Silicon Labs, a US-based silicon, software and IoT developer, has demoed here their Flex Gecko 32-bit wireless multi-protocol SoC that runs on ARM’s mbed platform. It has support for 2.4GHz frequency band and 6LoWPAN, allowing for transmission over IEEE 802.15.4. It can also support Bluetooth Low Energy specification. The MCU can use ARM Cortex-M3 or M4 for processing. If you have a license for white band or sub Ghz band then it can also be configured to send and receive the data at 600Mhz and 700Mhz. It can work with a power as high as 20 dBm.
ARM launches their first ARM Cortex-M processors based on ARMv8-M architecture with ARM TrustZone technology,
IoT subsystem with ARM CoreLink system IP for fastest, lowest-risk path to silicon, Secure SoC designs fortified by TrustZone CryptoCell technology, Complete wireless solution with ARM Cordio radio IP for 802.15.4 and Bluetooth 5, Cloud-based service for secure management of IoT devices via ARM mbed Cloud, Optimized implementation on ARM Artisan IoT POP IP for the TSMC 40ULP process.
ARM Cortex-M23 and Cortex-M33 are the first embedded processors based on the ARMv8-M architecture, bringing the proven secure foundation of ARM TrustZone to the most constrained IoT nodes. The majority of the top ten global MCU suppliers have already licensed one or both processors. Lead partners include Analog Devices, Microchip, Nuvoton, NXP, Renesas, Silicon Labs and STMicroelectronics.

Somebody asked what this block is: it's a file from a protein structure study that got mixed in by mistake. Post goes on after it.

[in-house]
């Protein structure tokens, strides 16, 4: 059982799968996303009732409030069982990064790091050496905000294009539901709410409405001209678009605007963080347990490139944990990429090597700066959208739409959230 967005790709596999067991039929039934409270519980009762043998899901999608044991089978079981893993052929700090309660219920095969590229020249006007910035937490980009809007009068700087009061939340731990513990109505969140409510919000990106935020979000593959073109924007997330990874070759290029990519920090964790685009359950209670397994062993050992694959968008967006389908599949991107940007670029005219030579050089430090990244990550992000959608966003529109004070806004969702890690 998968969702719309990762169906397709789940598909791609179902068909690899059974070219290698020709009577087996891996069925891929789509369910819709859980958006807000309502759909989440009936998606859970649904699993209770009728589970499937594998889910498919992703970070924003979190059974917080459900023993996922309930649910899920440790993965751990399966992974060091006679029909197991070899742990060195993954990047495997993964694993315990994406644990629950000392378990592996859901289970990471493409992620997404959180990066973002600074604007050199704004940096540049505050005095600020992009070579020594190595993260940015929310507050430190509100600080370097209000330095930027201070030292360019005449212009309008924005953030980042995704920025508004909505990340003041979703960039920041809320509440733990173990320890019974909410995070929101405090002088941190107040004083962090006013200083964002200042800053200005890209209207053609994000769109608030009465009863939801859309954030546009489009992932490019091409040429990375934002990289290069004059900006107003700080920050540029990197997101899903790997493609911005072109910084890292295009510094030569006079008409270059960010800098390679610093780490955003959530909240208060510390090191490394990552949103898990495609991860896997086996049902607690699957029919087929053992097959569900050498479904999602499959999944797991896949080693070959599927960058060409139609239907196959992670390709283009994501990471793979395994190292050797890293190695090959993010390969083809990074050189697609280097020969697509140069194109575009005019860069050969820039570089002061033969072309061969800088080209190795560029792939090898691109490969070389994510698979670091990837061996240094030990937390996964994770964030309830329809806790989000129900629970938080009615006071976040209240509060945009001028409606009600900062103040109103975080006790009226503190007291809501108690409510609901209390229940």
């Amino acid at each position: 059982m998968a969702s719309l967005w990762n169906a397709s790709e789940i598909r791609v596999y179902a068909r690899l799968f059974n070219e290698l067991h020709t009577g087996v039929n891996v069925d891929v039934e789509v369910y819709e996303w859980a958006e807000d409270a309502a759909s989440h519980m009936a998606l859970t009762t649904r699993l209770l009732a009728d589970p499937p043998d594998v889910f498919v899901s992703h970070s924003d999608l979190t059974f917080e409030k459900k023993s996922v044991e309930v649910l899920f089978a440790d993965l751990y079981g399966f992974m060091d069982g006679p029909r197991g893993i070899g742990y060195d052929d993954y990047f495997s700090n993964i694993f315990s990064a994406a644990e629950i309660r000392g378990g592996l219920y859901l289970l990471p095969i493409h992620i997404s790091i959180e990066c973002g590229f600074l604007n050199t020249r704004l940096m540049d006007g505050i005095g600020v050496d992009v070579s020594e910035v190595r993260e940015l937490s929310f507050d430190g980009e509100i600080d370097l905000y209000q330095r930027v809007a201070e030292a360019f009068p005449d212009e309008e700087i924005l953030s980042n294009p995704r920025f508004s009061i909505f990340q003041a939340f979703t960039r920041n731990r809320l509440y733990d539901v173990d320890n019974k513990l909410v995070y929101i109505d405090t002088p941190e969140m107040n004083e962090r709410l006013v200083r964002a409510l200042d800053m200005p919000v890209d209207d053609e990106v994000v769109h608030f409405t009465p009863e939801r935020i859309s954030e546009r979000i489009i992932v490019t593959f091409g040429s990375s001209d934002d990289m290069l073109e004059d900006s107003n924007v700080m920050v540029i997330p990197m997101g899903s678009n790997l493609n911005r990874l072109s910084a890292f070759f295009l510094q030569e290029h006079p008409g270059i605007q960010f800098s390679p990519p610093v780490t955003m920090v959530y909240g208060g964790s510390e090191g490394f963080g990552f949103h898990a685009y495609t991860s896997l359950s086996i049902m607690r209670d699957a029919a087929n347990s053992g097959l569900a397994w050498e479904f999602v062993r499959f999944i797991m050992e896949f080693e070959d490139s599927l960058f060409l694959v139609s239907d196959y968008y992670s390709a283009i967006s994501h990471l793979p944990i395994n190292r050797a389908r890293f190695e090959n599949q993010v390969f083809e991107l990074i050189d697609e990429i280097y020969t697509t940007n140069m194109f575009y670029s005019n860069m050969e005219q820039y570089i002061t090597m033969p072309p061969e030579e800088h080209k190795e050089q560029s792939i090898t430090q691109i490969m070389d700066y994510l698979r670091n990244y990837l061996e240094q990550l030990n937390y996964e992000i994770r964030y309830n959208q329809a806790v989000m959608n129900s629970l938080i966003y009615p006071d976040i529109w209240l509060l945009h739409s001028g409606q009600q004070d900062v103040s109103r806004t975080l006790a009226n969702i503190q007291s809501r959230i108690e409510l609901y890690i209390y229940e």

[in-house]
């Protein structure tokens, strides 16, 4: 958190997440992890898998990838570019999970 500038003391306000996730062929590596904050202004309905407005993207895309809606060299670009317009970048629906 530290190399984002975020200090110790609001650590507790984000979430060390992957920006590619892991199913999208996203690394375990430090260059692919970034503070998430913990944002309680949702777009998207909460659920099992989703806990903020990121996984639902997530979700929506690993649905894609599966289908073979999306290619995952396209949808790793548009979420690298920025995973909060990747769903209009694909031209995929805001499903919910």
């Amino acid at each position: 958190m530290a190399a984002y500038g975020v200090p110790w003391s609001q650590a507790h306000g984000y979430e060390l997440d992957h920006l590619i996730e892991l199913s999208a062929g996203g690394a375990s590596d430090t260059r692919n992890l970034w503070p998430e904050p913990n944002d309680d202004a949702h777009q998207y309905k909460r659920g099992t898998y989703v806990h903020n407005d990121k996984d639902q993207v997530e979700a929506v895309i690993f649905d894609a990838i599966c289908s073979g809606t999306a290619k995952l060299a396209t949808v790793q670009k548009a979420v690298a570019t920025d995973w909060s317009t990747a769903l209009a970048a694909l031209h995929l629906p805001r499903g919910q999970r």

The highly versatile Cortex-M33 features configuration options including a coprocessor interface, DSP and floating point computation, with increased performance and efficiency relative to Cortex-M3 and Cortex-M4. The Cortex-M23 takes security to the most constrained devices, building on the standard set by Cortex-M0+ as an ultra-low power microprocessor in a tiny footprint
The new Cortex-M processors are backwards compatible with ARMv6-M and ARMv7-M architectures for direct and fast porting, accelerating product development. TrustZone CryptoCell-312 fortifies the SoC with a rich set of security features protecting the authenticity, integrity and confidentiality of code and data.